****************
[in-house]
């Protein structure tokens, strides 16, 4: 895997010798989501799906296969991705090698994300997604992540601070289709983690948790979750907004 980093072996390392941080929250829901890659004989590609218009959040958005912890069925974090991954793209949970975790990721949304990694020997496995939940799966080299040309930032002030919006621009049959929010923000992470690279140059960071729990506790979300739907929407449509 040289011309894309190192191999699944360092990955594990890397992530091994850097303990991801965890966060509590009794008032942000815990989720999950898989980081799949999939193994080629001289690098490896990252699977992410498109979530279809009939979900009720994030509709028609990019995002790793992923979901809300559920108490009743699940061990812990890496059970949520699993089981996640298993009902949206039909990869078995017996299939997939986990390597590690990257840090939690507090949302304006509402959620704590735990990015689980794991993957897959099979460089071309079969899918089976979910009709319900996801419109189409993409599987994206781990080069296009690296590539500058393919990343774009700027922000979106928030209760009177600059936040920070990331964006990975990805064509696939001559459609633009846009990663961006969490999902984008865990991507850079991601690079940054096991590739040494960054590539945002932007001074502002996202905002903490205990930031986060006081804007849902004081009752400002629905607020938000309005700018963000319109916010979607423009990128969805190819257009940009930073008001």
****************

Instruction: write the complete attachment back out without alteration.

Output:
[in-house]
């Protein structure tokens, strides 16, 4: 895997010798989501799906296969991705090698994300997604992540601070289709983690948790979750907004 980093072996390392941080929250829901890659004989590609218009959040958005912890069925974090991954793209949970975790990721949304990694020997496995939940799966080299040309930032002030919006621009049959929010923000992470690279140059960071729990506790979300739907929407449509 040289011309894309190192191999699944360092990955594990890397992530091994850097303990991801965890966060509590009794008032942000815990989720999950898989980081799949999939193994080629001289690098490896990252699977992410498109979530279809009939979900009720994030509709028609990019995002790793992923979901809300559920108490009743699940061990812990890496059970949520699993089981996640298993009902949206039909990869078995017996299939997939986990390597590690990257840090939690507090949302304006509402959620704590735990990015689980794991993957897959099979460089071309079969899918089976979910009709319900996801419109189409993409599987994206781990080069296009690296590539500058393919990343774009700027922000979106928030209760009177600059936040920070990331964006990975990805064509696939001559459609633009846009990663961006969490999902984008865990991507850079991601690079940054096991590739040494960054590539945002932007001074502002996202905002903490205990930031986060006081804007849902004081009752400002629905607020938000309005700018963000319109916010979607423009990128969805190819257009940009930073008001």